Check Out These 6 Lesser-Known Books by Prolific American Authors
You know their more famous work, but these are not to be missed!
One of my many failed 2021 reading goals was completing six books written by women before I was born. I failed by only getting to three, and also noticed that two of those three were from the same author, whose work I’m now very interested in. This is because I was sidetracked when I found someone (included on this list) that I connected with and wanted to read more of—not because I was attached to a character, but instead, an idea. So, while I failed my own challenge, ultimately, it was kind of a win.
These journeys aren’t always available to go on with a single author. Sometimes the author passes away before completing another novel, or others publish their story after their death. However, many semi-contemporary writers (talking 1900 and forward) continued to write, yet they’re known for one book—not even one genre, which is perfectly fine, but just one book. Maybe it’s because it was adapted into a major film or read in school, but whatever the case, it winds up unfairly outshining the rest of their work.
To combat this in a familiar and less intimidating way, I took six American women known for writing one very studied, assigned, shared and/or adapted work and paired them with a sister novel published from 1920–2020. To help narrow it down, I limited the list to a handful of authors known for their fiction novels, so just know that you won’t find your favorite poet, playwright, or essayist here.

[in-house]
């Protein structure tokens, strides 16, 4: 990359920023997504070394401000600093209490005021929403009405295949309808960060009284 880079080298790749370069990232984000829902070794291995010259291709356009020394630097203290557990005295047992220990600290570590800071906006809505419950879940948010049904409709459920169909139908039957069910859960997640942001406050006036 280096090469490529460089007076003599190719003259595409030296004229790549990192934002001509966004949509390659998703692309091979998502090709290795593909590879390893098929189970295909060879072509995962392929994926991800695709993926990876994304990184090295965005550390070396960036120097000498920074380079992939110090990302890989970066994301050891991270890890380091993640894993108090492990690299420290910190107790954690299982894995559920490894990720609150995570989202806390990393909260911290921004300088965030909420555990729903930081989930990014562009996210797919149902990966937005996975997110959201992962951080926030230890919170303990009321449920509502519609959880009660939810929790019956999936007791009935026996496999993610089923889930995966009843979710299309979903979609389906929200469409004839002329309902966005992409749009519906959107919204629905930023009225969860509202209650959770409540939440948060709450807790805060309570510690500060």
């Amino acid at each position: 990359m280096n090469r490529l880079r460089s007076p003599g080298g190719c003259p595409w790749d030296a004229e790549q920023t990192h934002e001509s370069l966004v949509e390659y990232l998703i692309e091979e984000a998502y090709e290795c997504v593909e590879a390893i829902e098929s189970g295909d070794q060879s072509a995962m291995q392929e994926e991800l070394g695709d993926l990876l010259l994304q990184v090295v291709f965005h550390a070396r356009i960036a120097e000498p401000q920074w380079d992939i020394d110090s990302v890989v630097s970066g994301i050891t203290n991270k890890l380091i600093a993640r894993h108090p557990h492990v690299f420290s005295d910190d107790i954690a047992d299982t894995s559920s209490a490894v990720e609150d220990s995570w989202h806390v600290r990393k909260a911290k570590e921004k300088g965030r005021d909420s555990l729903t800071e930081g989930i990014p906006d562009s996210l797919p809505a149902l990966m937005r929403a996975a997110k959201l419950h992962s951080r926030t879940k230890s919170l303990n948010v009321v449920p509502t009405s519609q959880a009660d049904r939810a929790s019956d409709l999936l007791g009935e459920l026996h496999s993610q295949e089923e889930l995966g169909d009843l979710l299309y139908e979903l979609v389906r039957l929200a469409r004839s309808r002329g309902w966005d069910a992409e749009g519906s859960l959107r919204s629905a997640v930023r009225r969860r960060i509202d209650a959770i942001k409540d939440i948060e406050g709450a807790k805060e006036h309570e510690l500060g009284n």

These books feature similar themes to their better-known “sister” novels, like what it means to belong and the complicated nature of familial bonds. While all are considered classics or literary fiction, many of these books also feature storytelling elements and genre play found in their other works.
Quicksand by Nella Larsen
Just fifty pages longer than her most famous novel (Passing), Nella Larsen’s Quicksand features similar themes and more autobiographical elements to the story. If you haven’t read Passing for some reason, we recommend picking up a copy with both titles, but Quicksand deserves your attention either way.
This story starts with our light-skinned, biracial protagonist, Helga, teaching at an all-Black school in the south. She feels disconnected from her place and moves to Harlem and, later, Denmark in search of a space where she feels most welcome and fulfilled. While race dynamics and questions are the book’s central focus, the “expectations” versus “reality” in regards to race and class is something many people will connect with in Helga.
Jonah’s Gourd Vine by Zora Neale Hurston
Though today she is one of the most recognizable names in African American literature, Hurston was at odds with many of her peers at the time (politically and stylistically), and her popularity faded near the end of her career. Her legacy exists today thanks to writers (such as Alice Walker) and historians, and her work is still being published today, like Hitting a Straight Lick With a Crooked Stick (2021).
Before Their Eyes Were Watching God, Hurston wrote this semi-autobiographical novel about a Black family migrating for better opportunities and a fresh start. Jonah’s Gourd Vine tells the story of the philandering pastor John Buddy Pearson. In the novel, Hurston explores the limitations of faith and good intentions regarding spiritual and physical tension.